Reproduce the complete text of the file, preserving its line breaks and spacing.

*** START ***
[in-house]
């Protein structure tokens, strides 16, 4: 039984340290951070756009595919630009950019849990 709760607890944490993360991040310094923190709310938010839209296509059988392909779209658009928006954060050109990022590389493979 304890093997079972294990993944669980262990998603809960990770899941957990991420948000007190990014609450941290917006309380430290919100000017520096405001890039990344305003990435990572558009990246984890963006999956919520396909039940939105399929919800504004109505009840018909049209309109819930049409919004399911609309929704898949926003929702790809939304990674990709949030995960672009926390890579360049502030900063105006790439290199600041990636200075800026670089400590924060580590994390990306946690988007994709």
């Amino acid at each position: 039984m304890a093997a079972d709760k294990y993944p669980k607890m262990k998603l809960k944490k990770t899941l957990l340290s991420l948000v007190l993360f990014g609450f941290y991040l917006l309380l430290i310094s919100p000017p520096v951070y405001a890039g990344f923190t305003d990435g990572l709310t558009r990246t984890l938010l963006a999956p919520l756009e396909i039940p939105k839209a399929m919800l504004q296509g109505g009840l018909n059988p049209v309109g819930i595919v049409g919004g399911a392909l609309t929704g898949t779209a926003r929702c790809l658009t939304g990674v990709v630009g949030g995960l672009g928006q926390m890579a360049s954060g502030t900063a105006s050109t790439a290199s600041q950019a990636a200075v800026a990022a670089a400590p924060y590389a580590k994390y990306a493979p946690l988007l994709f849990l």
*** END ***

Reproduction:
[in-house]
């Protein structure tokens, strides 16, 4: 039984340290951070756009595919630009950019849990 709760607890944490993360991040310094923190709310938010839209296509059988392909779209658009928006954060050109990022590389493979 304890093997079972294990993944669980262990998603809960990770899941957990991420948000007190990014609450941290917006309380430290919100000017520096405001890039990344305003990435990572558009990246984890963006999956919520396909039940939105399929919800504004109505009840018909049209309109819930049409919004399911609309929704898949926003929702790809939304990674990709949030995960672009926390890579360049502030900063105006790439290199600041990636200075800026670089400590924060580590994390990306946690988007994709």
């Amino acid at each position: 039984m304890a093997a079972d709760k294990y993944p669980k607890m262990k998603l809960k944490k990770t899941l957990l340290s991420l948000v007190l993360f990014g609450f941290y991040l917006l309380l430290i310094s919100p000017p520096v951070y405001a890039g990344f923190t305003d990435g990572l709310t558009r990246t984890l938010l963006a999956p919520l756009e396909i039940p939105k839209a399929m919800l504004q296509g109505g009840l018909n059988p049209v309109g819930i595919v049409g919004g399911a392909l609309t929704g898949t779209a926003r929702c790809l658009t939304g990674v990709v630009g949030g995960l672009g928006q926390m890579a360049s954060g502030t900063a105006s050109t790439a290199s600041q950019a990636a200075v800026a990022a670089a400590p924060y590389a580590k994390y990306a493979p946690l988007l994709f849990l």